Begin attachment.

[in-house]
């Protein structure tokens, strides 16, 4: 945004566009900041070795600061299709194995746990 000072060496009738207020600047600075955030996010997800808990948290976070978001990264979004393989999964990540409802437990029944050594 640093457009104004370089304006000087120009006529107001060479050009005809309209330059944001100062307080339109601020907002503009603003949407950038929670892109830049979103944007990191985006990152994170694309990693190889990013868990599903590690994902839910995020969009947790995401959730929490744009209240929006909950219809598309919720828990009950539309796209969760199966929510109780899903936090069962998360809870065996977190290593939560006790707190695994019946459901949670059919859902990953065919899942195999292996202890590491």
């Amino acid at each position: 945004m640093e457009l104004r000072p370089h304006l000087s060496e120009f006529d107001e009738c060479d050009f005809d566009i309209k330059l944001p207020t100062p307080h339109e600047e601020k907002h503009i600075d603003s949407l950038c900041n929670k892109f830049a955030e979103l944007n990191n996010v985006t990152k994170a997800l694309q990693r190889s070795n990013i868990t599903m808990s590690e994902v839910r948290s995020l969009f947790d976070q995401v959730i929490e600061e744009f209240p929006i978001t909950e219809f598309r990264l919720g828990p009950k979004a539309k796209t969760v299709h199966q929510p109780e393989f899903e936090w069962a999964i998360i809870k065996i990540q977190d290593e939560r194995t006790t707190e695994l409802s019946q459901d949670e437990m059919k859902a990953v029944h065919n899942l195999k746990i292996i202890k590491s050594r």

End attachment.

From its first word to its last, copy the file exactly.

[in-house]
């Protein structure tokens, strides 16, 4: 945004566009900041070795600061299709194995746990 000072060496009738207020600047600075955030996010997800808990948290976070978001990264979004393989999964990540409802437990029944050594 640093457009104004370089304006000087120009006529107001060479050009005809309209330059944001100062307080339109601020907002503009603003949407950038929670892109830049979103944007990191985006990152994170694309990693190889990013868990599903590690994902839910995020969009947790995401959730929490744009209240929006909950219809598309919720828990009950539309796209969760199966929510109780899903936090069962998360809870065996977190290593939560006790707190695994019946459901949670059919859902990953065919899942195999292996202890590491």
């Amino acid at each position: 945004m640093e457009l104004r000072p370089h304006l000087s060496e120009f006529d107001e009738c060479d050009f005809d566009i309209k330059l944001p207020t100062p307080h339109e600047e601020k907002h503009i600075d603003s949407l950038c900041n929670k892109f830049a955030e979103l944007n990191n996010v985006t990152k994170a997800l694309q990693r190889s070795n990013i868990t599903m808990s590690e994902v839910r948290s995020l969009f947790d976070q995401v959730i929490e600061e744009f209240p929006i978001t909950e219809f598309r990264l919720g828990p009950k979004a539309k796209t969760v299709h199966q929510p109780e393989f899903e936090w069962a999964i998360i809870k065996i990540q977190d290593e939560r194995t006790t707190e695994l409802s019946q459901d949670e437990m059919k859902a990953v029944h065919n899942l195999k746990i292996i202890k590491s050594r």